Responsible Innovation with Google Open Source
If you’re wondering why Google Open Source was excited to become a MozFest sponsor this year, check out this online interview with María Cruz (Program Manager, Community Engagement). In the true open spirit of MozFest, we fittingly hacked out this interview over a shared Google doc. I was thrilled to hear how much the Google Open Source team wants to learn from the amazing MozFest community – look for them at the festival and share your thoughts, experiences, and ideas with them.
Q. This is your first year as a MozFest sponsor. What made you want to go from participating in the festival to supporting it?
MozFest brings together a vibrant community of people with diverse backgrounds and areas of expertise, but one shared interest: to make the internet a more accessible and welcoming place for everyone. It is in this ability to bring interdisciplinary and diverse views that open source projects thrive, and supporting convenenings like this is key to continued innovation and growth in open source.
Q. Can you tell the MozFest audience a little more about Google Open Source and where you see alignment with Mozilla’s mission of building a better internet and more Trustworthy AI?
Google Open Source aims to bring more diverse contributors to open source and with that building an internet that is created for all of its users. It is the responsibility of tech leaders and developers to build products that users can not only use but also rely on. We see this festival as a great opportunity to learn from the MozFest community how they think about AI, and also share some practices we have developed at Google that can be helpful to others in building Trustworthy AI. For example, the workshop “Responsible Innovation: Implementing Google’s AI principles through adversarial testing” walks participants through some key concepts to build AI technology that we can trust.
Q. And how are you showing up at MozFest this year? Where should people tune in if they want to learn more about your work?
We are facilitating threes sessions with two of them focused on open source subjects and another on responsible AI:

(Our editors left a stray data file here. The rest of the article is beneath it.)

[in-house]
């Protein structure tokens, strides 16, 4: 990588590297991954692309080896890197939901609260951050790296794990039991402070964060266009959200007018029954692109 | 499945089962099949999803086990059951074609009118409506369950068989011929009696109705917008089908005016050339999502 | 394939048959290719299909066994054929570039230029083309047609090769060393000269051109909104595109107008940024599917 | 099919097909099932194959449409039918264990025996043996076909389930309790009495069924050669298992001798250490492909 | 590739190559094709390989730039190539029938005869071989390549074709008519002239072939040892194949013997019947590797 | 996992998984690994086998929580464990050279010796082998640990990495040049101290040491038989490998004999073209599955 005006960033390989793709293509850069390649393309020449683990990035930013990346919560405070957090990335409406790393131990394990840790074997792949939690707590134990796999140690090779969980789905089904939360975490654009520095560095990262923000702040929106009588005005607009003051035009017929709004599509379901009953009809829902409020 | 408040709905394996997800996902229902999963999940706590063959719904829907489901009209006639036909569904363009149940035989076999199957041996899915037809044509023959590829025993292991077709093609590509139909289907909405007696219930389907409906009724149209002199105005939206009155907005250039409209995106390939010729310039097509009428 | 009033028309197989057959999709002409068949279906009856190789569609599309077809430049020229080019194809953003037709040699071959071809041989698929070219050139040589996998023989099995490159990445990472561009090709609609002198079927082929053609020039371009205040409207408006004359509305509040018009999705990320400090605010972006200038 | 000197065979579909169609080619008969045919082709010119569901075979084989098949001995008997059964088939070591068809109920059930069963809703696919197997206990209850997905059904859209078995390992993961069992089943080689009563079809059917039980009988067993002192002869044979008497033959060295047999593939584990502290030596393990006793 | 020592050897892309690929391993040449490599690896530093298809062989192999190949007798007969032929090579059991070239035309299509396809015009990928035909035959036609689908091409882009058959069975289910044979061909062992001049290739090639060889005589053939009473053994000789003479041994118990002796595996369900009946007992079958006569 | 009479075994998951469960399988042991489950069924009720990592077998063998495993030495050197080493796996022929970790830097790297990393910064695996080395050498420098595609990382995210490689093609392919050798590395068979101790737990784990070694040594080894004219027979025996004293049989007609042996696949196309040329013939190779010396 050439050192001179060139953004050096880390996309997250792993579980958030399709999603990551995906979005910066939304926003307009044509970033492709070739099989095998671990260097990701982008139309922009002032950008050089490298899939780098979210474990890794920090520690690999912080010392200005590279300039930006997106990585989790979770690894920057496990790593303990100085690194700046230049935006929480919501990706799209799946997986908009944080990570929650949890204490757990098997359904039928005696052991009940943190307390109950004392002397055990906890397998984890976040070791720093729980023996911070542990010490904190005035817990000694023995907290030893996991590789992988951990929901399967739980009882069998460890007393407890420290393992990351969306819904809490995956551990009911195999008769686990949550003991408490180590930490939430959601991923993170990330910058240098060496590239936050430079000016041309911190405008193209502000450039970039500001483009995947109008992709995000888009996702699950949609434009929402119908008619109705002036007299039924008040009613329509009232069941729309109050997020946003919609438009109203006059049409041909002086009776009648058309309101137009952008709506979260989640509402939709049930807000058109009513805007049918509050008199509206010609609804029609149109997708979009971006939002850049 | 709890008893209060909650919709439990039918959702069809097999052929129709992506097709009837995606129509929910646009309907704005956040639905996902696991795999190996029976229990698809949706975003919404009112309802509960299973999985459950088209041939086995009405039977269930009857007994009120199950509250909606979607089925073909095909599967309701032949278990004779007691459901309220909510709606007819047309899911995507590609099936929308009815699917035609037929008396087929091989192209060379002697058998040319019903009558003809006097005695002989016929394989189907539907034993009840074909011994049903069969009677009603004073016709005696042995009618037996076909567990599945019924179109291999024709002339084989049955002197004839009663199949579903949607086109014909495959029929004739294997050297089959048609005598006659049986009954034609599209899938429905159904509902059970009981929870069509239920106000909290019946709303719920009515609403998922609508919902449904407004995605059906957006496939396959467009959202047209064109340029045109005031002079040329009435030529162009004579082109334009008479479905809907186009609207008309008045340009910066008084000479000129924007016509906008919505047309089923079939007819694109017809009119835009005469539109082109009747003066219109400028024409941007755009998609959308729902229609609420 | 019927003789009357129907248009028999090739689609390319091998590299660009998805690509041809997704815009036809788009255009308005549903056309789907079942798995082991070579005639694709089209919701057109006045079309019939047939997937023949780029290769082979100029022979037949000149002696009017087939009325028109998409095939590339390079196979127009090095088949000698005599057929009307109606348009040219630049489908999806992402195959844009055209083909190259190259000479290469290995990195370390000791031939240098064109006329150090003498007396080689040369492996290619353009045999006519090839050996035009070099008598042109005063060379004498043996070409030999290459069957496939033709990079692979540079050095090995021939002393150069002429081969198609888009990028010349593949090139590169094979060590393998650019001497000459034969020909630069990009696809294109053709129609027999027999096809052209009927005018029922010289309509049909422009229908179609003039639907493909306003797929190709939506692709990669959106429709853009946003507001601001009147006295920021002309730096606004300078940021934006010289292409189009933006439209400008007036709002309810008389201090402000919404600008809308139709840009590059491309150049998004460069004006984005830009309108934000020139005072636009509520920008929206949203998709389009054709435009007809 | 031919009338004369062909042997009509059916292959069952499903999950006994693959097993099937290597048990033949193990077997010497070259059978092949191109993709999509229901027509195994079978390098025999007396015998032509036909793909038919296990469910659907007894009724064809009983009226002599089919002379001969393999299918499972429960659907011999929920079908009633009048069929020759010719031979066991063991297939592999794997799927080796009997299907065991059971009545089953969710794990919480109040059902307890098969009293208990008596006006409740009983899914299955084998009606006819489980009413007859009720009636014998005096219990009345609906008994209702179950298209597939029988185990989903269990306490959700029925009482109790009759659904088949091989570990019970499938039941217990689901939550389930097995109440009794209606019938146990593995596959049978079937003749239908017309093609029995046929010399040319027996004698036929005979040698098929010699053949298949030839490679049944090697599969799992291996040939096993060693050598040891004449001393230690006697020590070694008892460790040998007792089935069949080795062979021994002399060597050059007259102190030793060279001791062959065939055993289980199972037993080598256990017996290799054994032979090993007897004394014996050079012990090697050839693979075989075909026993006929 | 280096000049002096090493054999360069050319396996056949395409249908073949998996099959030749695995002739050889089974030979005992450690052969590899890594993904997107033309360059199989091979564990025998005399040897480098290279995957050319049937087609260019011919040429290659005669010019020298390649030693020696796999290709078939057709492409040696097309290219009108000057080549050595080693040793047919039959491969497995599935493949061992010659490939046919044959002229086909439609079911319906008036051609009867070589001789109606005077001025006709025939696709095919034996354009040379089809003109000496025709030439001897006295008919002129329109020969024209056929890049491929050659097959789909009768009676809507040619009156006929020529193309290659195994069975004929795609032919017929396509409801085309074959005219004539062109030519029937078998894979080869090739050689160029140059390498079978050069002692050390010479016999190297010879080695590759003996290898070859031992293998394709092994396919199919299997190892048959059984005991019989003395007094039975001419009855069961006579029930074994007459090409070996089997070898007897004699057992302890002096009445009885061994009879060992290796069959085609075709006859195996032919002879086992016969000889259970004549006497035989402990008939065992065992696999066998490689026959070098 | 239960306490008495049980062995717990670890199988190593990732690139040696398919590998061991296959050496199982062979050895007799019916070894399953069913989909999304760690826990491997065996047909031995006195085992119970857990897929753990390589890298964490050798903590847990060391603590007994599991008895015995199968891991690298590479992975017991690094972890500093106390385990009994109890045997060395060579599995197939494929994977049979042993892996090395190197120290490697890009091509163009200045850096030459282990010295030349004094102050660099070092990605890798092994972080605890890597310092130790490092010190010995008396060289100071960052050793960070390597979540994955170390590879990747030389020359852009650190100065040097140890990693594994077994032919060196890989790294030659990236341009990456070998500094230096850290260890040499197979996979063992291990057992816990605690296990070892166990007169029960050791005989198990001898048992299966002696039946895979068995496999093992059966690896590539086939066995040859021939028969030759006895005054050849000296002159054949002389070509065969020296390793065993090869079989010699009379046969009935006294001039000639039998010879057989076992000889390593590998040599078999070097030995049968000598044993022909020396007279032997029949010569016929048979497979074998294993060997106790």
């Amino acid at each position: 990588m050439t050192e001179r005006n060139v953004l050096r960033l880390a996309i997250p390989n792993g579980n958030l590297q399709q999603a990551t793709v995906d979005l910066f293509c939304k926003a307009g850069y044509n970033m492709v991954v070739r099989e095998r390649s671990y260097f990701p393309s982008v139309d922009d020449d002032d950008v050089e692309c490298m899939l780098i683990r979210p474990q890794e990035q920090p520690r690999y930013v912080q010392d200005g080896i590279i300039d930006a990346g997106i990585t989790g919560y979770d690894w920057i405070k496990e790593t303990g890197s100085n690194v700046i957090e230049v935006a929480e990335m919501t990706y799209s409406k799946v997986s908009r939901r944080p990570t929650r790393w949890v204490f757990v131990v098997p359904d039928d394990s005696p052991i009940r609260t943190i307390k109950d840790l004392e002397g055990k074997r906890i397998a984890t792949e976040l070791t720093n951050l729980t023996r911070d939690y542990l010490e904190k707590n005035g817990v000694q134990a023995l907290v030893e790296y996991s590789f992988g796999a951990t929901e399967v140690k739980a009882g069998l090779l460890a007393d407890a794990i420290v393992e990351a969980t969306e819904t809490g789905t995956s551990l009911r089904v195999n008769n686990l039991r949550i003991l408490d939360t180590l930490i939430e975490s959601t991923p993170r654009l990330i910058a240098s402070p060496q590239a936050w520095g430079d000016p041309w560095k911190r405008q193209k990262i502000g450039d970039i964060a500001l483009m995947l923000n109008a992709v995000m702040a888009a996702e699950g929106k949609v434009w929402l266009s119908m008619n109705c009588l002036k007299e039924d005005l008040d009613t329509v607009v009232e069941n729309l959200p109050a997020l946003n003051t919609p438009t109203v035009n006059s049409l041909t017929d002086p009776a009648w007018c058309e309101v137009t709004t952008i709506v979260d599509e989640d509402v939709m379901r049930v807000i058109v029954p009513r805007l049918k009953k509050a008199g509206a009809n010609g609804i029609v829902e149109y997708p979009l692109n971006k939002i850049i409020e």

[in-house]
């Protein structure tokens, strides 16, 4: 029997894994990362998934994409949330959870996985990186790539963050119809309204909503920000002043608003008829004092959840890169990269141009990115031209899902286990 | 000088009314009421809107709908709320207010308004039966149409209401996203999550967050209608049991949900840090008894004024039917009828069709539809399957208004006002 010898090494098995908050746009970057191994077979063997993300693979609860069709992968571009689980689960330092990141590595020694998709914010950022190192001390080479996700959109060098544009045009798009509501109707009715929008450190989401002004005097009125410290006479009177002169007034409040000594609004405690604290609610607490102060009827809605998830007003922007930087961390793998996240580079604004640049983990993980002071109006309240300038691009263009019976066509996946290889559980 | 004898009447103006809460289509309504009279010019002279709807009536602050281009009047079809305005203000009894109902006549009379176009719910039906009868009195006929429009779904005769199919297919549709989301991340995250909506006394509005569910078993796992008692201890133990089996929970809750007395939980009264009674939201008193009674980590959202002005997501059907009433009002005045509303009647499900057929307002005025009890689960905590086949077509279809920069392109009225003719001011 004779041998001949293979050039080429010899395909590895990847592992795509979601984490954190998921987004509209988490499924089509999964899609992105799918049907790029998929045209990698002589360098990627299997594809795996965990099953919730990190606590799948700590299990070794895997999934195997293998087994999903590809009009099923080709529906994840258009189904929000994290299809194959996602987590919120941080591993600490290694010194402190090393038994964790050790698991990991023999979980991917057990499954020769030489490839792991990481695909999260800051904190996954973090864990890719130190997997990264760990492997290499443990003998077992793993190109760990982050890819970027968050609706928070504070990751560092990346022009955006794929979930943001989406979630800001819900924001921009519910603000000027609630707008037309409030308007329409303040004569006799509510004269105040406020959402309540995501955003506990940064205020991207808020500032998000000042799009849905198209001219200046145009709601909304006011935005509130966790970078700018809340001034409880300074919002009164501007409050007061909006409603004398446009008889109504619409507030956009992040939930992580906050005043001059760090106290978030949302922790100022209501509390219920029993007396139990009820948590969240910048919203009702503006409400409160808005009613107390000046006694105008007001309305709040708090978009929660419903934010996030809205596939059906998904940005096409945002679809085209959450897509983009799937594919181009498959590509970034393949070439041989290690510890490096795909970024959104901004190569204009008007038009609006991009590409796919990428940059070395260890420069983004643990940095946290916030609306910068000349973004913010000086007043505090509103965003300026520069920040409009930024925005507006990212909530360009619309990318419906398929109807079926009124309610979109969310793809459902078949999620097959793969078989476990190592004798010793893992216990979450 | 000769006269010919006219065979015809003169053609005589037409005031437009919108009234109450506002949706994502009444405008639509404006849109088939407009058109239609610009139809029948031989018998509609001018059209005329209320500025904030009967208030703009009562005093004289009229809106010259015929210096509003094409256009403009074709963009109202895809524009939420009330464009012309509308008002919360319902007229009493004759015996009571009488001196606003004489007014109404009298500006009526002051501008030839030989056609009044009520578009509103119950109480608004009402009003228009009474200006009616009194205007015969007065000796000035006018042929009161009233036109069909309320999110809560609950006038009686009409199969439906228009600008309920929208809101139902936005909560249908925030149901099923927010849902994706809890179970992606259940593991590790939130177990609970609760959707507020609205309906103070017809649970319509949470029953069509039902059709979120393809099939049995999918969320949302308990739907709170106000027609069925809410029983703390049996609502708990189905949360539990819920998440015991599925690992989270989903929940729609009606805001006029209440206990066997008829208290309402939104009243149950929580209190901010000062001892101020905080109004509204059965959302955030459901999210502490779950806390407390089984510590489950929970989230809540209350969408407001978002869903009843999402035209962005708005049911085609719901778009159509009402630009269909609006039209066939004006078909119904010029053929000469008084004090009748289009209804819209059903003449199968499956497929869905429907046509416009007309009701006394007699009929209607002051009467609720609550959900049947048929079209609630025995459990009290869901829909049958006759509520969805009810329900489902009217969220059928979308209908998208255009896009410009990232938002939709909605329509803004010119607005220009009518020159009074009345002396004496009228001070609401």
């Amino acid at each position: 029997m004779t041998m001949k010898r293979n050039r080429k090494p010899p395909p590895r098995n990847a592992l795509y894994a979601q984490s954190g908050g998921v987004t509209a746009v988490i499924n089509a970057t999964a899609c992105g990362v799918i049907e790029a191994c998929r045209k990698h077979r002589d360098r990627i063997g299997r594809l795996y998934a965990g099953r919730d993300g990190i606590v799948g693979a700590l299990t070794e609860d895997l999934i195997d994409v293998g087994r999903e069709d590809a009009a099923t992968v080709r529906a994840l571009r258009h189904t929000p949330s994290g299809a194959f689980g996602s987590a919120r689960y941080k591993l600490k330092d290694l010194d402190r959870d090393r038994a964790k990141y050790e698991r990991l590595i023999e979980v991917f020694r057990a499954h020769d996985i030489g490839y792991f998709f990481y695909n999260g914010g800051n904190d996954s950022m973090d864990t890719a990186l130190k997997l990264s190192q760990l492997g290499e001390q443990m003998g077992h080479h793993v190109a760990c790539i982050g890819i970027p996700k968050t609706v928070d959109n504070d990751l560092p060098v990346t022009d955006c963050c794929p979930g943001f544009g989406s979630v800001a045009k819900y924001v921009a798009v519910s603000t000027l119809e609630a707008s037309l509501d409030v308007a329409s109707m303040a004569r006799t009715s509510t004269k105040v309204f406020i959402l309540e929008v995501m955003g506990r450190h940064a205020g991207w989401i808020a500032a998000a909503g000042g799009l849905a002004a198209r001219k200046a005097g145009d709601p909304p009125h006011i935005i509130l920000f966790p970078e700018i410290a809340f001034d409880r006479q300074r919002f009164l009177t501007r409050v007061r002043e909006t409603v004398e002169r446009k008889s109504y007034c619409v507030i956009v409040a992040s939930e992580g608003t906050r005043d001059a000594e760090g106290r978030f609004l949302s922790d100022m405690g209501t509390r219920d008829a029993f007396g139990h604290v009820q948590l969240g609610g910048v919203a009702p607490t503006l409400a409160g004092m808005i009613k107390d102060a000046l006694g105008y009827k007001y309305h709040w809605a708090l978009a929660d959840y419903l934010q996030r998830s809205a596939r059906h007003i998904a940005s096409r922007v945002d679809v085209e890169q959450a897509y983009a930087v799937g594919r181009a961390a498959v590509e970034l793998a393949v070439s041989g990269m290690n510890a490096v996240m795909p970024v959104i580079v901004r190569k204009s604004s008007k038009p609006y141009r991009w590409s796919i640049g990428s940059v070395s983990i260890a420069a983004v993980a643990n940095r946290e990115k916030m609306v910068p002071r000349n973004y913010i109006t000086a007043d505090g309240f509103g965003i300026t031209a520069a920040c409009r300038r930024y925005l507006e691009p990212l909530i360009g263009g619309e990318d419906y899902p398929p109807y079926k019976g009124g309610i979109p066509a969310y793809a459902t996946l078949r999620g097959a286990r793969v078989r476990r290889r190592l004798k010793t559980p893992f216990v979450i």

- “The Complexity of Open Source” is a discussion that focuses on partnership development between industry, scientific researchers, and open source communities. It will also expand on the missing voices in measuring open source communities, and look at how to expand open source communities research with the OCEAN Awards program.
- “Measuring Project Health: Roles, Responsibilities, and Why it Matters” is a workshop where participants will learn about different actors involved in a research project, ethics of capturing data, and why it matters to open source projects.
- “Responsible Innovation: Implementing Google’s AI Principles Through Adversarial Testing” is a workshop where participants will learn key concepts that drive responsible AI at Google. They will then put them into practice by taking a user perspective to identify potential fairness issues and advise on mitigations and other steps to improve product fairness.
Q. And beyond the things you’re organizing, what part of MozFest are you most excited about this year? Is there a talk or session that is of particular interest?
There are so many sessions I’d like to see! I’m grateful that many of them that I won’t be able to make are going to be recorded. I am interested in attending panels and debates to listen and learn from others working in AI. In particular, I am really excited about “AI & Power: A Dialogues & Debates panel”, “Trust production with technology”, “Decolonizing AI - Civil Society Perspectives on Breaking Digital Extractivism”, and “Civil Society Reimagined: developing narratives and forming coalitions on digital policy”. I am also looking forward to learning and applying new skills in the workshop “Building Sustainable Open Source Projects”.
Q. One of the best parts of MozFest always seems to be the new and interesting people we meet over the course of the festival. Do you have a favorite MozFest story from previous years or from the planning and training so far?
Yes! At my first MozFest, in 2017, I attended the event with my colleague Rachel Farrand (we were both recent graduates from Mozilla Open Leaders cohort 4). At the Open Science Happy Hour on Friday evening, we met Hera Hussain, whom Rachel knew only online before. I learned about Hera’s project, Chayn, and I was blown away by the proposal. In 2018, I went back to MozFest by myself and found Hera again. She introduced me to the Open Heroines network, of which I am still a part of today. I am so grateful to have found a community of women working in open source.
Q. If you could change one thing about the internet today what would it be? Why would that change make the internet better for the public?
I would like for the internet to be a harassment-free place. I’m not sure how exactly that change can come to be, but I believe that collegial exchanges are needed now more than ever. People need to be able to share their ideas freely, without fear of retaliation, and with respect. Harassment is a deterrent to engagement, and we need participation from as many people as possible, now more than ever.